For the Christians are distinguished from other men neither by country, nor language, nor the customs which they observe. For they neither inhabit cities of their own, nor employ a peculiar form of speech, nor lead a life which is marked out by any singularity . . . They dwell in their own countries, but simply as sojourners. As citizens, they share in all things with others, and yet endure all things as if foreigners. Every foreign land is to them as their native country, and every land of their birth as a land of strangers . . . They pass their days on earth, but they are citizens of heaven.

From early on in Christianity there was no idea of having a “Christian nation.” The view was that while here we would be responsible citizens, but if called to leave the nation then we would do so. Our loyalty to any nation extends no further than necessary, and certainly not to the point that we’d dictate a nation ought to be viewed as sacred, holy, or on par with God.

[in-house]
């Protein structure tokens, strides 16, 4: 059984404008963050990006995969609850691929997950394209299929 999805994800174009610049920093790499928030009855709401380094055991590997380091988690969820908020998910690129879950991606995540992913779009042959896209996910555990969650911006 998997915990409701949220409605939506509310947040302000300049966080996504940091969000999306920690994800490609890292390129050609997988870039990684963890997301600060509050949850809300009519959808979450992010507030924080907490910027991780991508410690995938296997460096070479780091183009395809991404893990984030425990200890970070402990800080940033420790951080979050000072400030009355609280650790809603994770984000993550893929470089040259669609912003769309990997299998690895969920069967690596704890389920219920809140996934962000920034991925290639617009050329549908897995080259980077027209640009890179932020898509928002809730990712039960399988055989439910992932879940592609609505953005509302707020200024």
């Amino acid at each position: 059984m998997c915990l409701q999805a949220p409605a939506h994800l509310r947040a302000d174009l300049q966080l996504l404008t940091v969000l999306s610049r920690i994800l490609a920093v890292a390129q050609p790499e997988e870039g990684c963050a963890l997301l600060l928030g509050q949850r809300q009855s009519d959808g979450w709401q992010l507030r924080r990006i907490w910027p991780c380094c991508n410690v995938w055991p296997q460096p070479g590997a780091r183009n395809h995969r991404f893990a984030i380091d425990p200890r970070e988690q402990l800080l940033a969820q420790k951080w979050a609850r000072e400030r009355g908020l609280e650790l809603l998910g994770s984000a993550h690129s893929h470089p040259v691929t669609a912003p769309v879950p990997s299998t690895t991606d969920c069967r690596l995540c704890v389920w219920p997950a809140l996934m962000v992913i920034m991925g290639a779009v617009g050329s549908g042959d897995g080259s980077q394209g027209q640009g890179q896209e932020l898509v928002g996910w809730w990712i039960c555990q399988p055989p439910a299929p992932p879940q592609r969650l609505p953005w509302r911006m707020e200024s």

When we fall into the trap of Christian Nationalism, no matter our nation, it blinds us to those of other nations. It causes us to ignore that God loves them as well. Thus, when Ablow says that we’ll have to put boots on the ground in order to enforce our Constitution on foreign lands, it places us as superior to those who might also follow Christ, and who are certainly made in God’s image by fact of existing.